It's high time we took another look at the greatest series of reference books ever printed. The topics are insane and the illustrations crazier than a shit-house rat. It's like a thousand page diary of a madman; a testimonial, if you will, to how intensely off-course the 1970s were - and I love every page.
The illustration above is for a chapter on dreams as premonitions. The caption: "There are thousands of authenticated cases of dreams which have foretold the future. But details of the dream should mirror the event - it is not enough to dream about an air crash, then read of one the next day."
Labels: Understanding Human Behavior
Get Crazy (1983) is perhaps the most aptly named move ever made. Only cocaine could have produced a movie this manic, this politically incorrect, this.... well, crazy. Do you remember a few years ago when the word of the day was "random"? Well this is that. It's so nuts that I can't really give it a proper review.
The plot: A 1983 New Year's Concert is being sabotaged. Silliness, drugs, rock 'n' roll, and more silliness ensue. So much so that it's impossible to take it all in in a single viewing... or even a hundred viewings. Only under the influence of a massive line of cocaine, might you hope to get a glimpse into the madness of Get Crazy.
For those not doing coke, I thought I'd break it down to allow the rest of us to take in this truly amazing film.
Here's a stack of those men's action magazines we all know and love. You know the ones: the ones with titles like "The Weasels Ripped My Flesh" and brimming with plenty of cheesecake and politically incorrect articles. What's not to love?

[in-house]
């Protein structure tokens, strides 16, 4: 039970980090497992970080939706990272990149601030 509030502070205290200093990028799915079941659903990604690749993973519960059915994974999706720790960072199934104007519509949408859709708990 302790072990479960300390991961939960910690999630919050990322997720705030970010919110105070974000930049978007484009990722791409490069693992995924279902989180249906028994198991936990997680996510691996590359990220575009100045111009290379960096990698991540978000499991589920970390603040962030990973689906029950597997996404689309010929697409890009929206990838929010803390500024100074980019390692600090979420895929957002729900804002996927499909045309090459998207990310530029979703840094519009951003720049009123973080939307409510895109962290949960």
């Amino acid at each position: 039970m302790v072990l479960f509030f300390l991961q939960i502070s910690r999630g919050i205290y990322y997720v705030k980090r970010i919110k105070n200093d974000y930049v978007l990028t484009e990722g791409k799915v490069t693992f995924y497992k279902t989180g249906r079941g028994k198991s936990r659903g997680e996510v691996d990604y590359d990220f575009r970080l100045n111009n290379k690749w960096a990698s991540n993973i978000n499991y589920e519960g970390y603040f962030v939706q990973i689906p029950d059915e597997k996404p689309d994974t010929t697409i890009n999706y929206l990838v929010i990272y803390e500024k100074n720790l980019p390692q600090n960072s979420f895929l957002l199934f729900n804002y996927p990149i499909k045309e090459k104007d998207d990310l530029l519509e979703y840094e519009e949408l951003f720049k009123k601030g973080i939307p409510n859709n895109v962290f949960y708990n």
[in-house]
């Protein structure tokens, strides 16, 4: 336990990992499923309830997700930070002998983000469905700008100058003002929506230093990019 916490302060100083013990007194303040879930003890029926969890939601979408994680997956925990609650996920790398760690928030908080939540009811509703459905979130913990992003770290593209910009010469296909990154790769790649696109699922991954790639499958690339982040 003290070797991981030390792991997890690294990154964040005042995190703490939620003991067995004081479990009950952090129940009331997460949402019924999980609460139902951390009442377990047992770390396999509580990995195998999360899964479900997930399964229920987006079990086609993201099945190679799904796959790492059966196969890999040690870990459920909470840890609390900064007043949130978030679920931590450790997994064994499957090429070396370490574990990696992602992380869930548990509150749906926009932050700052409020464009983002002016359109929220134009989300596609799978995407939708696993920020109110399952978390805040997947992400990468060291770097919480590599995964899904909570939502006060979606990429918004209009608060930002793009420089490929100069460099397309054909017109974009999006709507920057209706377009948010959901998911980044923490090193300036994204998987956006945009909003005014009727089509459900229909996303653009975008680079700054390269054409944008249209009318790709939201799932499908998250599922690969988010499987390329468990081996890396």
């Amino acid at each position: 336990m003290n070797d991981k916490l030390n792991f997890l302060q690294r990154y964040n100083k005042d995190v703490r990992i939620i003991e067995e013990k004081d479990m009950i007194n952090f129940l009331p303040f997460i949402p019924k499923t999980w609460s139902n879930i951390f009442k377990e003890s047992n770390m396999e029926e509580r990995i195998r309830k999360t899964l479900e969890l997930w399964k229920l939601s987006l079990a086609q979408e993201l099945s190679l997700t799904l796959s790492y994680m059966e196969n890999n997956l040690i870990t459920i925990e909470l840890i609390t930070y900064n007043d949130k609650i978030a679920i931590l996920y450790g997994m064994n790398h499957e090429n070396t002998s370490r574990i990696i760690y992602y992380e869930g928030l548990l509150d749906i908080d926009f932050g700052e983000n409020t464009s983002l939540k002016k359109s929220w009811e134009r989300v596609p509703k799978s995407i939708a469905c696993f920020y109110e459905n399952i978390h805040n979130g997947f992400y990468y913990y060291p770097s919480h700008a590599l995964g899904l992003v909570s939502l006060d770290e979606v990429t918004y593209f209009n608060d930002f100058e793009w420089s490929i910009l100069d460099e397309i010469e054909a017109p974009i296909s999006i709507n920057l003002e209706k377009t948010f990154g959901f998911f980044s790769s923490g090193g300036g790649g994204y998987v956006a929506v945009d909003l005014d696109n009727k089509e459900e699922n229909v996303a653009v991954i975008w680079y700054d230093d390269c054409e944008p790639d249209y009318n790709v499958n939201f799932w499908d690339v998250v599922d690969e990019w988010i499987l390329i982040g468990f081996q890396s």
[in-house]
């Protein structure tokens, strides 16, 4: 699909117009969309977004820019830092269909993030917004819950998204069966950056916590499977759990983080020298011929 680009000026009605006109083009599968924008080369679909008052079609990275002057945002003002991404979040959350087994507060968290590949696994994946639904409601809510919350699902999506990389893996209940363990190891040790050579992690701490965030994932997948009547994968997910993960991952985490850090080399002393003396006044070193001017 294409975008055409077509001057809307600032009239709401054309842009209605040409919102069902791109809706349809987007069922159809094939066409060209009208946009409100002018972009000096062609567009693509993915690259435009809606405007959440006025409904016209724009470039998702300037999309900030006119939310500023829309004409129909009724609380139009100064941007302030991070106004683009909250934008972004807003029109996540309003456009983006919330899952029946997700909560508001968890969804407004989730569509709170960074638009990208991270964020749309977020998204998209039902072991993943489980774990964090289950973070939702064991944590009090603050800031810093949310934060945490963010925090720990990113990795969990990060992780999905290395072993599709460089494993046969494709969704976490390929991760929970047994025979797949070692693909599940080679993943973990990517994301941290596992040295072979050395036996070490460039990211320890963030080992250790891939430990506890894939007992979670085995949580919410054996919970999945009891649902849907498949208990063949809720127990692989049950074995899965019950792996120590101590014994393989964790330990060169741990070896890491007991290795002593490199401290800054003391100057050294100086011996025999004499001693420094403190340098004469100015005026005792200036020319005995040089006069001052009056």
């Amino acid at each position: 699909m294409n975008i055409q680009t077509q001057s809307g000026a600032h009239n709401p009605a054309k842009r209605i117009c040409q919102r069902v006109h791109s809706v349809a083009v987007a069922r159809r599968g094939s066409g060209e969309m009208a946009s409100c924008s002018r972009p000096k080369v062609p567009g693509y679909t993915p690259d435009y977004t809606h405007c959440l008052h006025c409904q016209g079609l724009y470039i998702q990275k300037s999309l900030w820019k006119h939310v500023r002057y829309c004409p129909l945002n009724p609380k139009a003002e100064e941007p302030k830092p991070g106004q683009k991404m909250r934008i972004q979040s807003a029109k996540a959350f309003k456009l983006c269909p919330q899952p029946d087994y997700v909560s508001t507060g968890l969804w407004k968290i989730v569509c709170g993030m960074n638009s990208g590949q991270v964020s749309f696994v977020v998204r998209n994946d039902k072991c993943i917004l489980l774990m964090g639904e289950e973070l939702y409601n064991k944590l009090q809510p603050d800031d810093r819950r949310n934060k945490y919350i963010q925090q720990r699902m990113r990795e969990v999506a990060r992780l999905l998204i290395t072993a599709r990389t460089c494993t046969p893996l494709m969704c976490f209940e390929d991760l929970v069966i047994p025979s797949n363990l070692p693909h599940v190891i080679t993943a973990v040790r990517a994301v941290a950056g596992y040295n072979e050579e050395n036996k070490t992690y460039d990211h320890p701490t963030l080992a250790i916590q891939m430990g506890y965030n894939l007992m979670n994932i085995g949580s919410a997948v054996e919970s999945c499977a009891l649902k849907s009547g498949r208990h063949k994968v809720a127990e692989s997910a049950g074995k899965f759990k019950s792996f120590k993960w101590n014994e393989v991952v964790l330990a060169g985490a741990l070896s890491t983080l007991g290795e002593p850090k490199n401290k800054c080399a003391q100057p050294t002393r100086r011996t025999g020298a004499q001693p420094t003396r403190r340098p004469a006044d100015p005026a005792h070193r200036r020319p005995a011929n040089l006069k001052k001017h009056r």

In this post, we'll take a look at the glorious covers as well as a few pages from inside. Enjoy!
Anyone familiar with MAD during the seventies will well remember Dave Berg's regular feature "The Lighter Side" It wasn't a particular favorite as a kid, but as an adult I appreciate it much more. The gags are a tad on the lame side, but what made these strips special was the timeliness. Unlike the Don Martin and Spy v. Spy segments which stood independent of any time period, the Dave Berg strips had more in common with Doonesbury which definitely was "of the day", featuring current issues and characters who wore the latest fashions.
And this is where Retrospace comes in. You can tell Berg put a lot of effort and attention into the fashions in each strip. Indeed, it was every bit as important as the gag itself. I would be remiss to not have a post highlighting Berg's great illustrations of fashions past within his "Lighter Side" strips - perhaps, second only to the Archie comics in their depth and detail in bringing to life the styles of the seventies in comic form.